Missouri's statewide BEST test helps shape `basics' curriculum
Some Missouri teachers say BEST is anything but. But Chad Baer, 8th-grade social studies teacher at Brentwood Junior High here, says BEST is all for the better. BEST is Missouri's Basic Essential Skills Test, which in 1979 became mandatory for the state's 8th-graders. Since then, the number of students passing the test has steadily increased, especially in St. Louis, where less than half of the 8th-graders passed all three sections the first year and 71.3 percent passed this year.
But does BEST means better education?
Mr. Baer says the standardized test fits right in with what he is teaching. ``It's given me direction, and it's given the students goals to strive for,'' says Baer, who began teaching in 1978, when the test was first introduced on a voluntary basis.
Dr. Mary Ellen Finch, professor of education at Maryville College, concedes that ``the test can point out areas where teachers need to work.'' But she raises larger criticisms.
``My concern, and I see this happening in many school districts, is that teachers are teaching to the test content, which is narrowing the curriculum drastically.
``Rather than focus on critical thinking, for example, teachers are pressured into preparing kids for this test.''
English teacher Joan Krater of Hickson Junior High says the biggest problem with BEST is ``publicity, which puts pressure on teachers to adjust our curriculum -- water it down.''
Ms. Krater shares with other BEST critics a concern that students who have mastered the basics are deprived of valuable learning time. ``Some kids resent the test because it's so easy,'' she says.
How Missouri came to require this controversial test is a longer story than one might guess, but one not unique to the Show Me State, since BEST is a part of the current national trend toward testing.
It is also the outcome of several decades of standardized testing in the state.
Charles Foster, consultant to the Missouri commissioner of education, says standardized testing in Missouri traces back to the 1958 passage of the National Defense Education Act, which grew in the cold-war atmosphere of the '50s (when Americans were increasingly concerned over the scientific strides the Soviets were taking). Standardized testing was begun under Title 5B of the National Defense Education Act.
In 1959, the Missouri Department of Education bought a number of tests and made them available to schools, free of charge. Voluntary standardized testing continued in Missouri until the dissolution in 1970 of the National Defense Education Act.
Although the idea for the BEST test was introduced in 1975, the actual test was developed during 1976 and '77. Then, in 1978, after a lot of pilot testing, it was made available to Missouri schools on a voluntary basis. Sixty-thousand 8th-graders took BEST; only 60 percent of them passed.
When the Missouri Board of Education reviewed the test and results, it felt all students should be able to pass. It called for mandatory testing.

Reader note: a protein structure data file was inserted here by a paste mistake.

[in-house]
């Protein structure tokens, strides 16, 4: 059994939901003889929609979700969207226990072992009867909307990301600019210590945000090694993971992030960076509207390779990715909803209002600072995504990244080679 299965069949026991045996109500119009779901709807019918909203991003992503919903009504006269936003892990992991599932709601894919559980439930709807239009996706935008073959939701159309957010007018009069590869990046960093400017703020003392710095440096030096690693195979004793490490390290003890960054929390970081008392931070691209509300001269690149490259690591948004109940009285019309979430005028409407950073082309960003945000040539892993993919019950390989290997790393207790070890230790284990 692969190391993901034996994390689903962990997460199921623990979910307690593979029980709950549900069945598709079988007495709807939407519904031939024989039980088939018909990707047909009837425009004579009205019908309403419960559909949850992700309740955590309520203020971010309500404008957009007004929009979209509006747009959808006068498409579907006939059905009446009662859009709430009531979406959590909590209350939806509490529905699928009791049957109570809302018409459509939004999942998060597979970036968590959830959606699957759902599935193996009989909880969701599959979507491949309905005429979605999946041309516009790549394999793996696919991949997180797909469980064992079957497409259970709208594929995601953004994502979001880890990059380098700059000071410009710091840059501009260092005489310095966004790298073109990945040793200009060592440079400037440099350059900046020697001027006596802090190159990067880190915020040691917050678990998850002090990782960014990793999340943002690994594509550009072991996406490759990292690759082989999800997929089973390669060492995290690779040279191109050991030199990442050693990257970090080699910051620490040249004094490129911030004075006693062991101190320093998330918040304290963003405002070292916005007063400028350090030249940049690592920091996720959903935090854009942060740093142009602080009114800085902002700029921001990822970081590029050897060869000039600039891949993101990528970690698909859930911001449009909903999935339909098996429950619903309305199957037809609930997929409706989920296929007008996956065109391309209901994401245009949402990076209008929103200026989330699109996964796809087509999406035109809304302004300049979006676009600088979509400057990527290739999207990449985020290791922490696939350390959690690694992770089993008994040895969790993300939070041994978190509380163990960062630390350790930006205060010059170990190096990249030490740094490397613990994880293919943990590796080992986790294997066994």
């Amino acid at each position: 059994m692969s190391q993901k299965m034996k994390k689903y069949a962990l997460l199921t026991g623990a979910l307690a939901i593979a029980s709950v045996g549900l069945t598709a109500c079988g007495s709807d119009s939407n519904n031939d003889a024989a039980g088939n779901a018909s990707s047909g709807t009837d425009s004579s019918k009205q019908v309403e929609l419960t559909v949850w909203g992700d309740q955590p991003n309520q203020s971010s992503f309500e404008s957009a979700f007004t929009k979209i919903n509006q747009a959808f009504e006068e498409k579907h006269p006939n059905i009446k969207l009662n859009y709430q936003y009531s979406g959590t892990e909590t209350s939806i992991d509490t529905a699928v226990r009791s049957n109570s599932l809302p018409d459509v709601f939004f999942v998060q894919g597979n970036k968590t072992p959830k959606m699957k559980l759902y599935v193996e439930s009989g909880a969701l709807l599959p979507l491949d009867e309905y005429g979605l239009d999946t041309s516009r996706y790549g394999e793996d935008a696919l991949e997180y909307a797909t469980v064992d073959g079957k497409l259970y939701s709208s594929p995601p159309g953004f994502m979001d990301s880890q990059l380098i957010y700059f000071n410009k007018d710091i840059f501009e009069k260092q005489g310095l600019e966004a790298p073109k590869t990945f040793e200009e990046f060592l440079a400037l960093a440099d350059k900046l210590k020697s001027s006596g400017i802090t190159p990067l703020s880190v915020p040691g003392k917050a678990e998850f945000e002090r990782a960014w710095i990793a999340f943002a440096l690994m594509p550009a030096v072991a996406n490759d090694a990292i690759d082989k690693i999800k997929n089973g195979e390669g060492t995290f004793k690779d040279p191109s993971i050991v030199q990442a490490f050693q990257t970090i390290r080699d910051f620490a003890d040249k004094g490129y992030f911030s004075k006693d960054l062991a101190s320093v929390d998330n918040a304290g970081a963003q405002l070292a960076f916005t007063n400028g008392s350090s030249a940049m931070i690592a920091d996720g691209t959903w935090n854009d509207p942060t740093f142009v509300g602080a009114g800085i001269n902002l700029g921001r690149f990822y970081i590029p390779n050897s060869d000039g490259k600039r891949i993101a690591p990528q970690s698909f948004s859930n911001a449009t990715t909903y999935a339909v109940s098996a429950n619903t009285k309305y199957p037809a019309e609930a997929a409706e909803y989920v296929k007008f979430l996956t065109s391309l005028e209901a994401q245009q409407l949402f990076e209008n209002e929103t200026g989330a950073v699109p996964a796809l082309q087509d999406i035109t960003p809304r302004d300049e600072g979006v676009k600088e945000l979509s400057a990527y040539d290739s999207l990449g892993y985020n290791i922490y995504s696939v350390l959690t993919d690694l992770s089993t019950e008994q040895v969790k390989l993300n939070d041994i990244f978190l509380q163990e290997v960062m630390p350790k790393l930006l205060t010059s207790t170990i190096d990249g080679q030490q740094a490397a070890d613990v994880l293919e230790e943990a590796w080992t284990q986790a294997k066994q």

Activity booklets for all grade levels were created by theto help with instruction of basic skills. In March of 1979, all Missouri 8th-graders in public schools, excluding some special-education students, were required to take BEST. Students failing the test were required to take it the next year and would continue taking it until they passed.
BEST has three sections: reading and language arts, government and economics, and math. In addition,issued 20 objectives not covered in the test, leaving individual schools free to develop their own testing methods.
According to Mr. Foster, BEST has ``caused schools to look at youngsters individually, particularly those who are deficient in their essential skills.'' And he attributes to BEST the increasing number of Missouri students passing achievement tests and improving their standardized test scores.
But even Foster, who has overseen BEST since its inception, has reservations: ``I've been afraid this would become the 8th-grade curriculum. This would be sad. If we're just going over and over the basics, we end up spinning wheels.''
In an effort to avoid this potential quagmire,devised Instructional Management Systems (IMS) and made it the focus of the 1981 Regional Educational Conference.
Missouri education commissioner Arthur L. Mallory describes IMS as ``a way of organizing instruction and managing learning to ensure that instructional objectives are clearly defined; that all students have the time they need to master the objectives -- especially those deemed most important; and that teachers, students, and parents know precisely what has been achieved and what remains to be done.''
This is accomplished by allowing individual students to work on an objective (such as multiplying two- and three-digit numbers by two- and three-digit numbers) until they have achieved mastery. Close records are kept so that student, parents, teacher, and even next year's teacher know exactly where the student stands in his mastery of the objectives. In such a system, some 6th-graders could be working on 8th-grade-level objectives, while others are working to master 5th-grade-level objectives.
While the adoption by schools of IMS is strongly encouraged by the it remains voluntary.
In 1983, the first class of mandatory BEST testees graduated.s audits disclosed that 7 percent of the graduates never passed BEST, although they continued to be tested throughout high school. After holding hearings on the topic, MBOD ruled that beginning in the 1986-87 school year, no credit would be given in 9th grade for subjects failed on BEST in 8th grade. And starting in 1986-87, the test will be available twice a year for 9th-graders.